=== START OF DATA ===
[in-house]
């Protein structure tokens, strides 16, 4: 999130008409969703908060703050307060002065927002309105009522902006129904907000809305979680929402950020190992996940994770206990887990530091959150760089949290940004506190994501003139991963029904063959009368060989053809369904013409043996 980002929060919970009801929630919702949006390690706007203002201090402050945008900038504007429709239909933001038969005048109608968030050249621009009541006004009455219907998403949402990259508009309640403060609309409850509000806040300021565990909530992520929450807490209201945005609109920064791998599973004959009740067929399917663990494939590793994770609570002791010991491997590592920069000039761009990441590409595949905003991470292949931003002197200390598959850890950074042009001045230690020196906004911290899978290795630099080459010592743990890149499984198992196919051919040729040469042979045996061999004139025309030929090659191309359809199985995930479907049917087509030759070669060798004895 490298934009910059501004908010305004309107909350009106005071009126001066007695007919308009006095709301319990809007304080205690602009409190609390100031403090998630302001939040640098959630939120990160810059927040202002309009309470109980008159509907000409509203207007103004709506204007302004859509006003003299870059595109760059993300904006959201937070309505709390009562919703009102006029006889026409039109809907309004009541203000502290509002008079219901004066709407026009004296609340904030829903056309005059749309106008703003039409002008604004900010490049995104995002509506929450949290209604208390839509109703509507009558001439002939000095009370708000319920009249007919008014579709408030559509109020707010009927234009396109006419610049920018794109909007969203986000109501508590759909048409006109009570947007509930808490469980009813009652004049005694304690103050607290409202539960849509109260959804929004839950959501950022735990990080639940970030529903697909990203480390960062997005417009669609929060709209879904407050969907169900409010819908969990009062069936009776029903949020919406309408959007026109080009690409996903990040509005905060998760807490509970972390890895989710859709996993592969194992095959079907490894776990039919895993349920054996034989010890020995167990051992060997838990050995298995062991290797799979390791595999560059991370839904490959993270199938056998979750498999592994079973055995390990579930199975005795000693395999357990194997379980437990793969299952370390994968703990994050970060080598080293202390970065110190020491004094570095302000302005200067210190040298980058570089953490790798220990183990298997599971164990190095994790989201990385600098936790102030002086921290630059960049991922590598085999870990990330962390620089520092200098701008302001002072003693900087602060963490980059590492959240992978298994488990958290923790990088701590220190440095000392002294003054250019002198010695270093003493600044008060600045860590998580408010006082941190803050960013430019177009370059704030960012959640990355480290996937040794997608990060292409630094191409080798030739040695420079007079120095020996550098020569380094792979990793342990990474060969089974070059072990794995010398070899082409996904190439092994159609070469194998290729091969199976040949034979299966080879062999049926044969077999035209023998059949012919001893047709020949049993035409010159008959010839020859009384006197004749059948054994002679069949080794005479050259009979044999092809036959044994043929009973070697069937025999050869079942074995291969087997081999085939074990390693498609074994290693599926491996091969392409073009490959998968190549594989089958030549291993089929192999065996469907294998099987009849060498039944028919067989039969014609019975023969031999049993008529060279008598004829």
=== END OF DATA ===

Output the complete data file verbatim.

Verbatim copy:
[in-house]
């Protein structure tokens, strides 16, 4: 999130008409969703908060703050307060002065927002309105009522902006129904907000809305979680929402950020190992996940994770206990887990530091959150760089949290940004506190994501003139991963029904063959009368060989053809369904013409043996 980002929060919970009801929630919702949006390690706007203002201090402050945008900038504007429709239909933001038969005048109608968030050249621009009541006004009455219907998403949402990259508009309640403060609309409850509000806040300021565990909530992520929450807490209201945005609109920064791998599973004959009740067929399917663990494939590793994770609570002791010991491997590592920069000039761009990441590409595949905003991470292949931003002197200390598959850890950074042009001045230690020196906004911290899978290795630099080459010592743990890149499984198992196919051919040729040469042979045996061999004139025309030929090659191309359809199985995930479907049917087509030759070669060798004895 490298934009910059501004908010305004309107909350009106005071009126001066007695007919308009006095709301319990809007304080205690602009409190609390100031403090998630302001939040640098959630939120990160810059927040202002309009309470109980008159509907000409509203207007103004709506204007302004859509006003003299870059595109760059993300904006959201937070309505709390009562919703009102006029006889026409039109809907309004009541203000502290509002008079219901004066709407026009004296609340904030829903056309005059749309106008703003039409002008604004900010490049995104995002509506929450949290209604208390839509109703509507009558001439002939000095009370708000319920009249007919008014579709408030559509109020707010009927234009396109006419610049920018794109909007969203986000109501508590759909048409006109009570947007509930808490469980009813009652004049005694304690103050607290409202539960849509109260959804929004839950959501950022735990990080639940970030529903697909990203480390960062997005417009669609929060709209879904407050969907169900409010819908969990009062069936009776029903949020919406309408959007026109080009690409996903990040509005905060998760807490509970972390890895989710859709996993592969194992095959079907490894776990039919895993349920054996034989010890020995167990051992060997838990050995298995062991290797799979390791595999560059991370839904490959993270199938056998979750498999592994079973055995390990579930199975005795000693395999357990194997379980437990793969299952370390994968703990994050970060080598080293202390970065110190020491004094570095302000302005200067210190040298980058570089953490790798220990183990298997599971164990190095994790989201990385600098936790102030002086921290630059960049991922590598085999870990990330962390620089520092200098701008302001002072003693900087602060963490980059590492959240992978298994488990958290923790990088701590220190440095000392002294003054250019002198010695270093003493600044008060600045860590998580408010006082941190803050960013430019177009370059704030960012959640990355480290996937040794997608990060292409630094191409080798030739040695420079007079120095020996550098020569380094792979990793342990990474060969089974070059072990794995010398070899082409996904190439092994159609070469194998290729091969199976040949034979299966080879062999049926044969077999035209023998059949012919001893047709020949049993035409010159008959010839020859009384006197004749059948054994002679069949080794005479050259009979044999092809036959044994043929009973070697069937025999050869079942074995291969087997081999085939074990390693498609074994290693599926491996091969392409073009490959998968190549594989089958030549291993089929192999065996469907294998099987009849060498039944028919067989039969014609019975023969031999049993008529060279008598004829």